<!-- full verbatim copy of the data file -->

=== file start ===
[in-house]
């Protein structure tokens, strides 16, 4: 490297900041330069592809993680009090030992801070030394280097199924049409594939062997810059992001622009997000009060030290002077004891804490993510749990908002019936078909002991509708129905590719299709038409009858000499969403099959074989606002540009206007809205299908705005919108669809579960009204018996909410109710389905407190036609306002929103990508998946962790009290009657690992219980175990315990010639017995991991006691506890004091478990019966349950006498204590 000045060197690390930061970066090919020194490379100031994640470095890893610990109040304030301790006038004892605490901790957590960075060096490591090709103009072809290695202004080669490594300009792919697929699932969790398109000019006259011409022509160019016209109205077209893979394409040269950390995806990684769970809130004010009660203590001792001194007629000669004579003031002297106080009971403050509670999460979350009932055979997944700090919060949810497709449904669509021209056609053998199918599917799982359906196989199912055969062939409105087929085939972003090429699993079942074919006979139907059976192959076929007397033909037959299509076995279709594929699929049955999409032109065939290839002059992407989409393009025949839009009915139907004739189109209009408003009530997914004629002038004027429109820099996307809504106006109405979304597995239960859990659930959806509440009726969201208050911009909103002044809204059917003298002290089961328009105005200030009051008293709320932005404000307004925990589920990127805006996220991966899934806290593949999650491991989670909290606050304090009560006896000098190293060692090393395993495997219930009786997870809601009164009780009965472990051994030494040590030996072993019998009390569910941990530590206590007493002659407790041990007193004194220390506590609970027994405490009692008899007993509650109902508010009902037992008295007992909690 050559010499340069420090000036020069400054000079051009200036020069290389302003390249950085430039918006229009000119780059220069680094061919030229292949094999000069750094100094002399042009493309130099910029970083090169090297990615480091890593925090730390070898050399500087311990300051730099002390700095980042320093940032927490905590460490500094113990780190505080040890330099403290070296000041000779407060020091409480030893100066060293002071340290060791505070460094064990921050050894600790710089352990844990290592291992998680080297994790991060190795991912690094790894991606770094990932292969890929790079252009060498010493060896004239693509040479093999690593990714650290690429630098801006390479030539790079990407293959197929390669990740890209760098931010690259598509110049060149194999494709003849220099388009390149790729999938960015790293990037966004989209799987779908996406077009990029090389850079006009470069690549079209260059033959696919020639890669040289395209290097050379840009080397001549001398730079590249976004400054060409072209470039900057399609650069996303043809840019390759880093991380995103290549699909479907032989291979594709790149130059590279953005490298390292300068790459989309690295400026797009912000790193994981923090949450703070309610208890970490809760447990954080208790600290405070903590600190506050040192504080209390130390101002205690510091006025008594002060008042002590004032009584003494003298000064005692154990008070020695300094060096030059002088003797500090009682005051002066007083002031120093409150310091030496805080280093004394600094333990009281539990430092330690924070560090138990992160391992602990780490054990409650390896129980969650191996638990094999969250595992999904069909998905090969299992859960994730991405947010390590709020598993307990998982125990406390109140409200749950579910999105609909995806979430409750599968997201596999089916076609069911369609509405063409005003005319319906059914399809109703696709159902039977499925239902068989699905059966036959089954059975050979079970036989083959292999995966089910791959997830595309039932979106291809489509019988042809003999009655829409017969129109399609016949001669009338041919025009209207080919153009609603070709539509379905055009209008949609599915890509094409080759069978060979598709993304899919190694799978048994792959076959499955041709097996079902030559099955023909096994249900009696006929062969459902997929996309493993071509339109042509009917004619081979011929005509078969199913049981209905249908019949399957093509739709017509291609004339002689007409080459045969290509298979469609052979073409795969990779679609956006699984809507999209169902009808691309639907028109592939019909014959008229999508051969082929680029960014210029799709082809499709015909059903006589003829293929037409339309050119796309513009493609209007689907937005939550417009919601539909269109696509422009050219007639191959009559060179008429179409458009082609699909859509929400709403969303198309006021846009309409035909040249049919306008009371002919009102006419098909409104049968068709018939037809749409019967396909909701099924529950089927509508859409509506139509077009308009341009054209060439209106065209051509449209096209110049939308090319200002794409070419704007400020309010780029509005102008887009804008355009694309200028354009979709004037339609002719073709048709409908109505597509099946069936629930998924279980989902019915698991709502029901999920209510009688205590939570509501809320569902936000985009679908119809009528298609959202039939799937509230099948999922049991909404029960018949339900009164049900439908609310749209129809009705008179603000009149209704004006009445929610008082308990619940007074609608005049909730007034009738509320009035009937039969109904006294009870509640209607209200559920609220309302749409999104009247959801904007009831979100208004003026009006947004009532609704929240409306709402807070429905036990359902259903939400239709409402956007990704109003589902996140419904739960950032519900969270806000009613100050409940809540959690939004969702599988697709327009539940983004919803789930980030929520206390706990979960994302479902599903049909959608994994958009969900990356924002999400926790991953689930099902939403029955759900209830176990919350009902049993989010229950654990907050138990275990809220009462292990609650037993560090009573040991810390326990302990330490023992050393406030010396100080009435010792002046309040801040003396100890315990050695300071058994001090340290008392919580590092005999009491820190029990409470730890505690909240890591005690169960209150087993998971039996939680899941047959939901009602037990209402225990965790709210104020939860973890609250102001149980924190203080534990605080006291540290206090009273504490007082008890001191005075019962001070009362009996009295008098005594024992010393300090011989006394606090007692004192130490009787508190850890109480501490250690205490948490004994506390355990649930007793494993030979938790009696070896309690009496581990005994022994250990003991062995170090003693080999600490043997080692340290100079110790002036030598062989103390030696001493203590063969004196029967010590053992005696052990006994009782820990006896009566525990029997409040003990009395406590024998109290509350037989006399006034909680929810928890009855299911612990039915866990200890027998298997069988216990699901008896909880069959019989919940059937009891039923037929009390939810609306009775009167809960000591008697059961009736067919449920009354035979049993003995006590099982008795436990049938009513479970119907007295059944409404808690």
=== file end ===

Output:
[in-house]
């Protein structure tokens, strides 16, 4: 490297900041330069592809993680009090030992801070030394280097199924049409594939062997810059992001622009997000009060030290002077004891804490993510749990908002019936078909002991509708129905590719299709038409009858000499969403099959074989606002540009206007809205299908705005919108669809579960009204018996909410109710389905407190036609306002929103990508998946962790009290009657690992219980175990315990010639017995991991006691506890004091478990019966349950006498204590 000045060197690390930061970066090919020194490379100031994640470095890893610990109040304030301790006038004892605490901790957590960075060096490591090709103009072809290695202004080669490594300009792919697929699932969790398109000019006259011409022509160019016209109205077209893979394409040269950390995806990684769970809130004010009660203590001792001194007629000669004579003031002297106080009971403050509670999460979350009932055979997944700090919060949810497709449904669509021209056609053998199918599917799982359906196989199912055969062939409105087929085939972003090429699993079942074919006979139907059976192959076929007397033909037959299509076995279709594929699929049955999409032109065939290839002059992407989409393009025949839009009915139907004739189109209009408003009530997914004629002038004027429109820099996307809504106006109405979304597995239960859990659930959806509440009726969201208050911009909103002044809204059917003298002290089961328009105005200030009051008293709320932005404000307004925990589920990127805006996220991966899934806290593949999650491991989670909290606050304090009560006896000098190293060692090393395993495997219930009786997870809601009164009780009965472990051994030494040590030996072993019998009390569910941990530590206590007493002659407790041990007193004194220390506590609970027994405490009692008899007993509650109902508010009902037992008295007992909690 050559010499340069420090000036020069400054000079051009200036020069290389302003390249950085430039918006229009000119780059220069680094061919030229292949094999000069750094100094002399042009493309130099910029970083090169090297990615480091890593925090730390070898050399500087311990300051730099002390700095980042320093940032927490905590460490500094113990780190505080040890330099403290070296000041000779407060020091409480030893100066060293002071340290060791505070460094064990921050050894600790710089352990844990290592291992998680080297994790991060190795991912690094790894991606770094990932292969890929790079252009060498010493060896004239693509040479093999690593990714650290690429630098801006390479030539790079990407293959197929390669990740890209760098931010690259598509110049060149194999494709003849220099388009390149790729999938960015790293990037966004989209799987779908996406077009990029090389850079006009470069690549079209260059033959696919020639890669040289395209290097050379840009080397001549001398730079590249976004400054060409072209470039900057399609650069996303043809840019390759880093991380995103290549699909479907032989291979594709790149130059590279953005490298390292300068790459989309690295400026797009912000790193994981923090949450703070309610208890970490809760447990954080208790600290405070903590600190506050040192504080209390130390101002205690510091006025008594002060008042002590004032009584003494003298000064005692154990008070020695300094060096030059002088003797500090009682005051002066007083002031120093409150310091030496805080280093004394600094333990009281539990430092330690924070560090138990992160391992602990780490054990409650390896129980969650191996638990094999969250595992999904069909998905090969299992859960994730991405947010390590709020598993307990998982125990406390109140409200749950579910999105609909995806979430409750599968997201596999089916076609069911369609509405063409005003005319319906059914399809109703696709159902039977499925239902068989699905059966036959089954059975050979079970036989083959292999995966089910791959997830595309039932979106291809489509019988042809003999009655829409017969129109399609016949001669009338041919025009209207080919153009609603070709539509379905055009209008949609599915890509094409080759069978060979598709993304899919190694799978048994792959076959499955041709097996079902030559099955023909096994249900009696006929062969459902997929996309493993071509339109042509009917004619081979011929005509078969199913049981209905249908019949399957093509739709017509291609004339002689007409080459045969290509298979469609052979073409795969990779679609956006699984809507999209169902009808691309639907028109592939019909014959008229999508051969082929680029960014210029799709082809499709015909059903006589003829293929037409339309050119796309513009493609209007689907937005939550417009919601539909269109696509422009050219007639191959009559060179008429179409458009082609699909859509929400709403969303198309006021846009309409035909040249049919306008009371002919009102006419098909409104049968068709018939037809749409019967396909909701099924529950089927509508859409509506139509077009308009341009054209060439209106065209051509449209096209110049939308090319200002794409070419704007400020309010780029509005102008887009804008355009694309200028354009979709004037339609002719073709048709409908109505597509099946069936629930998924279980989902019915698991709502029901999920209510009688205590939570509501809320569902936000985009679908119809009528298609959202039939799937509230099948999922049991909404029960018949339900009164049900439908609310749209129809009705008179603000009149209704004006009445929610008082308990619940007074609608005049909730007034009738509320009035009937039969109904006294009870509640209607209200559920609220309302749409999104009247959801904007009831979100208004003026009006947004009532609704929240409306709402807070429905036990359902259903939400239709409402956007990704109003589902996140419904739960950032519900969270806000009613100050409940809540959690939004969702599988697709327009539940983004919803789930980030929520206390706990979960994302479902599903049909959608994994958009969900990356924002999400926790991953689930099902939403029955759900209830176990919350009902049993989010229950654990907050138990275990809220009462292990609650037993560090009573040991810390326990302990330490023992050393406030010396100080009435010792002046309040801040003396100890315990050695300071058994001090340290008392919580590092005999009491820190029990409470730890505690909240890591005690169960209150087993998971039996939680899941047959939901009602037990209402225990965790709210104020939860973890609250102001149980924190203080534990605080006291540290206090009273504490007082008890001191005075019962001070009362009996009295008098005594024992010393300090011989006394606090007692004192130490009787508190850890109480501490250690205490948490004994506390355990649930007793494993030979938790009696070896309690009496581990005994022994250990003991062995170090003693080999600490043997080692340290100079110790002036030598062989103390030696001493203590063969004196029967010590053992005696052990006994009782820990006896009566525990029997409040003990009395406590024998109290509350037989006399006034909680929810928890009855299911612990039915866990200890027998298997069988216990699901008896909880069959019989919940059937009891039923037929009390939810609306009775009167809960000591008697059961009736067919449920009354035979049993003995006590099982008795436990049938009513479970119907007295059944409404808690």